Genetic adaptation to different environmental conditions is expected to lead to large differences between populations at selected loci, thus providing a signature of positive selection. Whereas balancing selection can maintain polymorphisms over long evolutionary periods and even geographic scale, thus leads to low levels of divergence between populations at selected loci. However, little is known about the relative importance of these two selective forces in shaping genomic diversity, partly due to difficulties in recognizing balancing selection in species showing low levels of differentiation. Here we address this problem by studying genomic diversity in the European common vole (Microtus arvalis) presenting high levels of differentiation between populations (average FST = 0.31). We studied 3,839 Amplified Fragment Length Polymorphism (AFLP) markers genotyped in 444 individuals from 21 populations distributed across the European continent and hence over different environmental conditions. Our statistical approach to detect markers under selection is based on a Bayesian method specifically developed for AFLP markers, which treats AFLPs as a nearly codominant marker system, and therefore has increased power to detect selection. The high number of screened populations allowed us to detect the signature of balancing selection across a large geographic area. We detected 33 markers potentially under balancing selection, hence strong evidence of stabilizing selection in 21 populations across Europe. However, our analyses identified four-times more markers (138) being under positive selection, and geographical patterns suggest that some of these markers are probably associated with alpine regions, which seem to have environmental conditions that favour adaptation. We conclude that despite favourable conditions in this study for the detection of balancing selection, this evolutionary force seems to play a relatively minor role in shaping the genomic diversity of the common vole, which is more influenced by positive selection and neutral processes like drift and demographic history.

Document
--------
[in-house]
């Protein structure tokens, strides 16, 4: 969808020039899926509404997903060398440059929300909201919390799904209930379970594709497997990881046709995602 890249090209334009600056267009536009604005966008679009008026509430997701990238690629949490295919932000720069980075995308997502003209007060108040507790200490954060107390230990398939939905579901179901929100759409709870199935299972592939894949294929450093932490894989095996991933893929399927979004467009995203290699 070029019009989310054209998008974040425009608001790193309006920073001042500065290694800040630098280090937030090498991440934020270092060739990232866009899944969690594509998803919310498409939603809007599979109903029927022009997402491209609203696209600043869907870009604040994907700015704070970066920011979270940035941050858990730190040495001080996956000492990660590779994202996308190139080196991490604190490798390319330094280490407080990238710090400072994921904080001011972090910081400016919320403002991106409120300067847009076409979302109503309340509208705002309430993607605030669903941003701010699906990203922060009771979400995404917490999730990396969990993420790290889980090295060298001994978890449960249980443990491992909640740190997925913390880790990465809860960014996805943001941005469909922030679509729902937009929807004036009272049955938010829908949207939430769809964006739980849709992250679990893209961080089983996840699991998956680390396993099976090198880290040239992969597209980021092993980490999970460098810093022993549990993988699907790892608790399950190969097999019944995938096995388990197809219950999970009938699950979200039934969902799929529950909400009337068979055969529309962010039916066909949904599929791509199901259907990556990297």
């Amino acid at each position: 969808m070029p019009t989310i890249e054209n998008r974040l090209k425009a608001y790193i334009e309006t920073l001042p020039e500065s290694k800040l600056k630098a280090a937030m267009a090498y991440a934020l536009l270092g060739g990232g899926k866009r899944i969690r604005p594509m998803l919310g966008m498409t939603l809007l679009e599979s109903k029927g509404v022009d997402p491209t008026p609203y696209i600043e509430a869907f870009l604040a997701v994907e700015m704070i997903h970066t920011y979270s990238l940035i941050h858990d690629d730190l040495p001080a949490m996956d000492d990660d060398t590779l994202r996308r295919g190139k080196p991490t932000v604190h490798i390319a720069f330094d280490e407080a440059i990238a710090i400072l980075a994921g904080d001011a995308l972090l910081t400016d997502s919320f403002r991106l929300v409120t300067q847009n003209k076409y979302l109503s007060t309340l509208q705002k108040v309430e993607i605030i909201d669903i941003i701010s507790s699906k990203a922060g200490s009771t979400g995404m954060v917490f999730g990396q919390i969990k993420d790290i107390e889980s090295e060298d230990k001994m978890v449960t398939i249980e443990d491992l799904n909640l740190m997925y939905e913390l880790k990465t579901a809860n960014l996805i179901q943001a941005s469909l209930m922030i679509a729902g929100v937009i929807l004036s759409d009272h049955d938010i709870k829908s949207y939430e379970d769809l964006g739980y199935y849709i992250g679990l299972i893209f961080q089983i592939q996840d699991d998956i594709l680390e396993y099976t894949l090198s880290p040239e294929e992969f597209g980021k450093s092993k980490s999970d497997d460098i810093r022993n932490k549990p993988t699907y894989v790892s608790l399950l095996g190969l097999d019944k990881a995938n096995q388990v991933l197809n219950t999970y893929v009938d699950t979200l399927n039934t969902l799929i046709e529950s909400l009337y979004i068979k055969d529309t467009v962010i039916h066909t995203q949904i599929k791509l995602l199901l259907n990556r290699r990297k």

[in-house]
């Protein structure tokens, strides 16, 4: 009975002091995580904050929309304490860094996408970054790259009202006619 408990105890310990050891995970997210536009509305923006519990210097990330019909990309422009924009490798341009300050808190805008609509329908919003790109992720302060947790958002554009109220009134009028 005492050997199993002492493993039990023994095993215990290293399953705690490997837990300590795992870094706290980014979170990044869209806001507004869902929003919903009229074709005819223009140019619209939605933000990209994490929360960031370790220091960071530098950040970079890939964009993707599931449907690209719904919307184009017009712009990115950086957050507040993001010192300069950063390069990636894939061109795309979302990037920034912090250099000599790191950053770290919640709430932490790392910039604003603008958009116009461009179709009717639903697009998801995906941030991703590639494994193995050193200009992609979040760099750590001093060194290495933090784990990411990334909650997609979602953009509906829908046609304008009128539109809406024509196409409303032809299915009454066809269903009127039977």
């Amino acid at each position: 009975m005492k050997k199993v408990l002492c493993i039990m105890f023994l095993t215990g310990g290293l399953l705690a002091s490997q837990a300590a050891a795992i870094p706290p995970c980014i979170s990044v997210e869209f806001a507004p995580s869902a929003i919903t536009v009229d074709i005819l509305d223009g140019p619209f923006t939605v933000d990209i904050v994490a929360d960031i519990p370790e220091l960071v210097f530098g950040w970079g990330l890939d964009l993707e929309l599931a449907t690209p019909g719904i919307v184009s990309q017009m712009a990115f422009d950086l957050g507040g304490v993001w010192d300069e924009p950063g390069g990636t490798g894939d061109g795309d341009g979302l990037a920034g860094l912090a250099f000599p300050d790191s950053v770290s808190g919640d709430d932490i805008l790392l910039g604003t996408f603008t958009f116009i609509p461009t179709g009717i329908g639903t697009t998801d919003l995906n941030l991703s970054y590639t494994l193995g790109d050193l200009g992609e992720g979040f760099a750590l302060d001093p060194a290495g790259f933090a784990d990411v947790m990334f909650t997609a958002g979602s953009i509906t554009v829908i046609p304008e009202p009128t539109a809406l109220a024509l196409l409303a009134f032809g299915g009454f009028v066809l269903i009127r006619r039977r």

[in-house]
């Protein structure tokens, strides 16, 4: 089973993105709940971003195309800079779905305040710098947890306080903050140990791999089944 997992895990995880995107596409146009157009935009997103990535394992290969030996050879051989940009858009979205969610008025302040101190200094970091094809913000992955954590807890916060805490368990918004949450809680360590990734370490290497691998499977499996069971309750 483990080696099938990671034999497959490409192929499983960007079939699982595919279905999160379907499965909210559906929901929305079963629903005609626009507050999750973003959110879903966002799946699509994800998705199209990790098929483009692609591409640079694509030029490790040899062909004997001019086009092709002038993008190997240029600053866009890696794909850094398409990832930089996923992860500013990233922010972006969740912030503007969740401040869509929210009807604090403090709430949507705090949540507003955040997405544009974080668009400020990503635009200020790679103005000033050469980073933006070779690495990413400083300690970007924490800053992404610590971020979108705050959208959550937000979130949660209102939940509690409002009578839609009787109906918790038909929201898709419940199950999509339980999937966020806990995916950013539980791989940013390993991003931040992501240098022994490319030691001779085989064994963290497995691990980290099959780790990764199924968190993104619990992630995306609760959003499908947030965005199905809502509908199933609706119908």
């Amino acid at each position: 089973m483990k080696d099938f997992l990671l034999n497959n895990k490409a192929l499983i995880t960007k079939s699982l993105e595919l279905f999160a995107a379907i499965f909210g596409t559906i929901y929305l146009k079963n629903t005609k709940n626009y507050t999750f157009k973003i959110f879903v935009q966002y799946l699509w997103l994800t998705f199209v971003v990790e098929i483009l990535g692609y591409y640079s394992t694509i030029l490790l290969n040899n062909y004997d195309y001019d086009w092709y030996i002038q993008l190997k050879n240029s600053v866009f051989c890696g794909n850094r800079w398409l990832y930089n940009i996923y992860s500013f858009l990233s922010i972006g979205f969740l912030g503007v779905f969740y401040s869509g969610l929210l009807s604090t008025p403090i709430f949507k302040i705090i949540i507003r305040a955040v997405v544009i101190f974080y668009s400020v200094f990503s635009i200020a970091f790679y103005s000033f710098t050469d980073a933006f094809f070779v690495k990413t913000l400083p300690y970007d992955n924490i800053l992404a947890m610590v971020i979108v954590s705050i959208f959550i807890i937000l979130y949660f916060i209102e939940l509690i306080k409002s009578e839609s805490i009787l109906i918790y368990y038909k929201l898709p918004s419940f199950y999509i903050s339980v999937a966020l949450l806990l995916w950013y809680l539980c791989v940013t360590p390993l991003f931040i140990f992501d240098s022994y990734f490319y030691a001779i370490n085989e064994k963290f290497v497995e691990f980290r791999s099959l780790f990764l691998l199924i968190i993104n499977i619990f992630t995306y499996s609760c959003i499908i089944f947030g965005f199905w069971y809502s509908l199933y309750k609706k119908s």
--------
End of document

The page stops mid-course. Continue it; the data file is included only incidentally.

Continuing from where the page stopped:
Despite nearly six decades of genetic investigations, it remains unclear for most organisms to which extent the demographic history of populations, genetic drift or selection influences the pattern of genetic diversity of a species. Historically, the observation that many genes are genetically polymorphic within population was first explained by a selective advantage of heterozygotes [1]. This explanation was challenged by Kimura's neutral [2], [3] and nearly neutral [4] theory of molecular evolution, which provided a competing explanation for the high frequency of genetic polymorphism. Nowadays it is generally accepted that a majority of the genetic variations evolved nearly neutrally, but that natural selection plays a decisive role in evolution and leaves footprints in the genome. Natural selection acts in at least three forms, which are positive, purifying and balancing selection. Positive selection can lower genetic diversity locally but increase it globally, to a level depending on the spatial and environmental heterogeneity [5][7]. Balancing selection maintains genetic variation within populations [8] and leads to generally low levels of differentiation between populations, even though it can contribute to increase population differentiation if selective pressures are spatially heterogeneous [5]. Finally, purifying selection generally decrease levels of genetic diversity, even though strong background selection can promote increased difference between populations by lowering their effective size [9]. In the past, balancing selection played an important role in evolutionary genetics in explaining the high level of genomic polymorphism observed among species or populations [8], [10]. However, the effect of selection can be multifarious and the impact of each is still under debate [11], especially for balancing selection.